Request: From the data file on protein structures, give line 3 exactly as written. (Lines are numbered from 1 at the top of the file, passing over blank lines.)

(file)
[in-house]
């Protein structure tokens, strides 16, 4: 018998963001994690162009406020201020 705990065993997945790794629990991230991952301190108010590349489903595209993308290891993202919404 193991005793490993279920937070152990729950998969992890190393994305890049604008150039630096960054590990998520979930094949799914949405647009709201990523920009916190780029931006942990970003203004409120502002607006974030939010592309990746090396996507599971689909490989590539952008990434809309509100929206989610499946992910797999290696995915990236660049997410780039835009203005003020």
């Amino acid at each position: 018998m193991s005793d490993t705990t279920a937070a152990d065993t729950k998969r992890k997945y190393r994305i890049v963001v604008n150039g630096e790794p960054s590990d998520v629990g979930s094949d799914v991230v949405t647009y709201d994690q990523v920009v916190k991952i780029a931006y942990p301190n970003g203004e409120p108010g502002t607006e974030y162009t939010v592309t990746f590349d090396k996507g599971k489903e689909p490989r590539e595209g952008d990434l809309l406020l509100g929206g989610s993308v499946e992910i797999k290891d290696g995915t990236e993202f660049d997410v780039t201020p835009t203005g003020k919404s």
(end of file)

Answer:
């Amino acid at each position: 018998m193991s005793d490993t705990t279920a937070a152990d065993t729950k998969r992890k997945y190393r994305i890049v963001v604008n150039g630096e790794p960054s590990d998520v629990g979930s094949d799914v991230v949405t647009y709201d994690q990523v920009v916190k991952i780029a931006y942990p301190n970003g203004e409120p108010g502002t607006e974030y162009t939010v592309t990746f590349d090396k996507g599971k489903e689909p490989r590539e595209g952008d990434l809309l406020l509100g929206g989610s993308v499946e992910i797999k290891d290696g995915t990236e993202f660049d997410v780039t201020p835009t203005g003020k919404s």